The Department of Water and Sanitation says rising spring temperatures are causing the country’s dam levels to continue to drop week-on-week.
“The trend is expected to continue until the first summer rains come down at the end of October this year,” the department said on Thursday.
According to the department’s latest weekly report, since the beginning of August, temperatures have soared to an average 23 degrees Celsius in most provinces, causing water reservoirs to drop by a percentage due to evaporation.
“Most dams have dropped marginally, but the water situation is fairly satisfactory with 21 713.4 cubic metres (60%) of volumes of water stored in South Africa’s reservoirs,” the department said.
However, the report noted that total winter rains in the Western Cape have increased the province’s dam levels to 68.9%, a one percent improvement from last week’s recordings.
“The province’s levels are expected to increase exponentially as more rains are expected to drench major parts of the province in the next few months before the end of a local hydrological wet season in November.”
Even though the Free State is among the provinces that are affected by evaporation, the province continues to store large volumes of water in the Gariep, Vanderkloof and Sterkfontein dams.
Sterkfontein retained last week’s level of 94% while Gariep the biggest dam in the country, recorded 64.9% and Vanderkloof remained stable at 85.8%.
Gauteng’s smaller dams have also dropped marginally from 99.1% to 98.8% this week, with Bronkhorstspruit Dam in eastern Pretoria dropping from 97% to 96.7%, while Bon Accord in Pretoria north increased slightly from 104.5% to 105.1%.
Roodeplaat and Rietvlei dams remained stable at 100.2% and 99.1% respectively.
In the past week, Northern Cape dam levels increased from 89.9% to 92.9% this week.
KwaZulu-Natal reservoirs remain stable at 58.5% with its coastal belt receiving sporadic rains.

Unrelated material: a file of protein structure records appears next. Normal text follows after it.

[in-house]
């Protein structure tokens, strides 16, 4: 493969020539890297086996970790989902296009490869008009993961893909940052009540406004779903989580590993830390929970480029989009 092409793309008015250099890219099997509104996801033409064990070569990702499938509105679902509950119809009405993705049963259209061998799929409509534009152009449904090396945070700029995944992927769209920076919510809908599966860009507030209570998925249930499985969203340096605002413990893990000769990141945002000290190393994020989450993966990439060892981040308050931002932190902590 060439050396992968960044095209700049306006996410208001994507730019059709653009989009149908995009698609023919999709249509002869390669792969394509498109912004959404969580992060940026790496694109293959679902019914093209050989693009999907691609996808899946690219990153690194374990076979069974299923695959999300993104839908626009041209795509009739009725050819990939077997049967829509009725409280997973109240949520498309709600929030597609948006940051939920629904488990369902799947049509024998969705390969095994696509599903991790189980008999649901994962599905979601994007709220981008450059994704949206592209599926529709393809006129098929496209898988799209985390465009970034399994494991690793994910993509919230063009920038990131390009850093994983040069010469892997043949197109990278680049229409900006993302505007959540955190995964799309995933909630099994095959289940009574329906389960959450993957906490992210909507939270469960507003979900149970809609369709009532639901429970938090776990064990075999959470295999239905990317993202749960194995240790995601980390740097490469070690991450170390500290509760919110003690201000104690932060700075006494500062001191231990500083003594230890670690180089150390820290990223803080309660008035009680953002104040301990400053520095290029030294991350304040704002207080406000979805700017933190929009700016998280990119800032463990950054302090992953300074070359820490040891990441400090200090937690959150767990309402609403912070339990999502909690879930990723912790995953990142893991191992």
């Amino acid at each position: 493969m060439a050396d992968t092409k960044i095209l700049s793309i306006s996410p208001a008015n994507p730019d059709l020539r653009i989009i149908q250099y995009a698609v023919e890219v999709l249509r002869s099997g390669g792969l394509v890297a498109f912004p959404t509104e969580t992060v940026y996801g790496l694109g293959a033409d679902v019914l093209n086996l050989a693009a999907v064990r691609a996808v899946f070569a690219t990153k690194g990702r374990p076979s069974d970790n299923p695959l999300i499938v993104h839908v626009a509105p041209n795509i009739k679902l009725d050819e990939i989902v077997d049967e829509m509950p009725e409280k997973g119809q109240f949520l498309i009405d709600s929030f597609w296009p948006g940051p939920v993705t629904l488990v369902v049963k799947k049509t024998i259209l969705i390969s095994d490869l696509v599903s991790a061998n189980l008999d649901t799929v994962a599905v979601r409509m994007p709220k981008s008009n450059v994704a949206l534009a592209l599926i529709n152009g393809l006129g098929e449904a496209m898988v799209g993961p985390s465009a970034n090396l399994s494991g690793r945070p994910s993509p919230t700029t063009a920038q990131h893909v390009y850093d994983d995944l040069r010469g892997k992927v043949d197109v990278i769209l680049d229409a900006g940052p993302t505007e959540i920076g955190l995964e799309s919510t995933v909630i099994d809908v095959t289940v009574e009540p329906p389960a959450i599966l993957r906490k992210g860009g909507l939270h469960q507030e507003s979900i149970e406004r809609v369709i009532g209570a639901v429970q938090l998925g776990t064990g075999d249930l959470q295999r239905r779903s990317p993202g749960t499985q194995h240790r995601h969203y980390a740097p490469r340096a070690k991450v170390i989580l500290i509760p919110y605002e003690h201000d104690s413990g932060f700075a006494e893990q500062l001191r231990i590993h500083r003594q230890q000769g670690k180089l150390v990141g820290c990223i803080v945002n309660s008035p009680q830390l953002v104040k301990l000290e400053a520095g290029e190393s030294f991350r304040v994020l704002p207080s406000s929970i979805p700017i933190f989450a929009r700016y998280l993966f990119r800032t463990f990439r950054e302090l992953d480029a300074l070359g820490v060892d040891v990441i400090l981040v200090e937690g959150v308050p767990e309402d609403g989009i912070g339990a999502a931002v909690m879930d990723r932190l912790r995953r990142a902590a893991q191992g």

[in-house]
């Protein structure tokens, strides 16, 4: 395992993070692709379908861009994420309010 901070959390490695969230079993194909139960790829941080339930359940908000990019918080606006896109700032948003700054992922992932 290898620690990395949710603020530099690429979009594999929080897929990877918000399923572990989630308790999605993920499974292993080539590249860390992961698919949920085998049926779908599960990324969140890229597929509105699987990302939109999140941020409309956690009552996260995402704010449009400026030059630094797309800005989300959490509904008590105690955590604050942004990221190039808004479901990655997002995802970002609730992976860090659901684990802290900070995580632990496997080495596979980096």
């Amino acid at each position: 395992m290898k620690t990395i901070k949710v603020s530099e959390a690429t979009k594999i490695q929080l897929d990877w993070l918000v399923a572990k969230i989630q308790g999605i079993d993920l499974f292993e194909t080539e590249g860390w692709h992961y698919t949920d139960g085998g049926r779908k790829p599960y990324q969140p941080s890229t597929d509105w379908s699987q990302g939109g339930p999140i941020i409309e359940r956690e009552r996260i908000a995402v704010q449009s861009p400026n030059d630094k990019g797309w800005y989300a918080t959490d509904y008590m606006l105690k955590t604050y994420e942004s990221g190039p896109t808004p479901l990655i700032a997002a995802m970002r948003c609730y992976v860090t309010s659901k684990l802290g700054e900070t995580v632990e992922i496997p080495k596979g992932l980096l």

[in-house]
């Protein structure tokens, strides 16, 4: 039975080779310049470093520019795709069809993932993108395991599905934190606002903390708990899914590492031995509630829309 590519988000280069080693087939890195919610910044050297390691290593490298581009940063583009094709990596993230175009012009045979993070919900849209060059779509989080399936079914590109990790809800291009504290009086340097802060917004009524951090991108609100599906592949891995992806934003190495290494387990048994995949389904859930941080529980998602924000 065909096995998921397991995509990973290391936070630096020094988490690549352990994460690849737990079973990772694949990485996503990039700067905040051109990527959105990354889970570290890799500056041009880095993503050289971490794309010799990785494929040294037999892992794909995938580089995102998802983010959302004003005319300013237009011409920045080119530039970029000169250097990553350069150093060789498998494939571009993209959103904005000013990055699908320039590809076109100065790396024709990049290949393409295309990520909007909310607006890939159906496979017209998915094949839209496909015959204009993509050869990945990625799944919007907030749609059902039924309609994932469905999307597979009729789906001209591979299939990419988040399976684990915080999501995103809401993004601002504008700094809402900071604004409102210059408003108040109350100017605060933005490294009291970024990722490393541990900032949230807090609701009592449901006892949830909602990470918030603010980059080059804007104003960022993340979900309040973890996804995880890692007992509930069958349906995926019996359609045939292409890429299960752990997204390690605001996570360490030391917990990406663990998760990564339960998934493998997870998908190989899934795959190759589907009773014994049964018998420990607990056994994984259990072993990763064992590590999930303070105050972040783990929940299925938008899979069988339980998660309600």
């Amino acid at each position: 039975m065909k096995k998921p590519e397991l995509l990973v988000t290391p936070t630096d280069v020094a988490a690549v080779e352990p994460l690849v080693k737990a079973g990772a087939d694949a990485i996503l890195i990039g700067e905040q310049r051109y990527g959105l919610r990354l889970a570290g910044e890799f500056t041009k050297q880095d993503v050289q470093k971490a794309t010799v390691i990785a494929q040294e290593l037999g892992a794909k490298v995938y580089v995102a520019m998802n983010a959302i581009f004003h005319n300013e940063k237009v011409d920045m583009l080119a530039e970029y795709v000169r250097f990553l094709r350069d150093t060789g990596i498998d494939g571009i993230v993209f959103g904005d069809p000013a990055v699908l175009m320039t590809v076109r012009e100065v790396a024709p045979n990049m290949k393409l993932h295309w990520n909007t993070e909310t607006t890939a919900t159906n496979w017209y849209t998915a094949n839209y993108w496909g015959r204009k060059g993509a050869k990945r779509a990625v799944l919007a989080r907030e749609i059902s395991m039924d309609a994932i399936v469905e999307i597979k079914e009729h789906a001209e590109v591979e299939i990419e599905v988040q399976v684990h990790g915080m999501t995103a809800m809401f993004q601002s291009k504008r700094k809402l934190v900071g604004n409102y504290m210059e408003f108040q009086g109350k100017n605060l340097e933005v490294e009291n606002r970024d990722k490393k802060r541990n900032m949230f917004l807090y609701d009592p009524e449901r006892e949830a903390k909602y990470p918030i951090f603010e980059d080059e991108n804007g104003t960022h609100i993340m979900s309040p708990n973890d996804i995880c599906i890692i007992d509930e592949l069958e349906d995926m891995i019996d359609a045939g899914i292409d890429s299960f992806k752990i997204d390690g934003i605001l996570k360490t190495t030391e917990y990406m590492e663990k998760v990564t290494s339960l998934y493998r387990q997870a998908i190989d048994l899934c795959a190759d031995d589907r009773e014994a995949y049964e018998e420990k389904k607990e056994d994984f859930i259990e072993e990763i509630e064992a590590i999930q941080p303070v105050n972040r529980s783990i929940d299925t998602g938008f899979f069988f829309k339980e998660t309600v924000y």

However, the department warned that inner parts of the province, especially Zululand and Umkhanyakude districts, remain dry due to lack of rain.
The North West is holding out at 68.2% having dropped from 68.8% last week. However, the Madibeng, Bojanala and Tswaing Districts continue to experience acute water shortages.
The department said that it is working together with Madibeng Municipality to supply water with water tanks in Maboloka, Jericho, Mothutlung and parts of Letlhabile.
Mpumalanga and Limpopo provinces recorded 70. 2% and 62.6% respectively.
Nandoni Dam continues to be a reliable source of water for the Mopani District Municipality with current dam levels at 99.5%.
“An estimated 57 villages in Giyani rely almost exclusively on water that is piped from Nandoni Dam. The project is constructed and managed by the Construction Unit of Water and Sanitation,” the department noted.
Eastern Cape is the only province whose dam levels are threatening to plunge below half as they teeter at 51.2%. The province has dropped last week’s water volumes in its reservoirs from 932. 7 cubic metres to 926.6 cubic metres this week
The department has urged South Africans to continue saving water, and assured them there is no need to panic.
“The current state of water is normal during this time of the season and dam levels are generally expected to increase when rains begin to come down in earnest in the next few months,” the department said.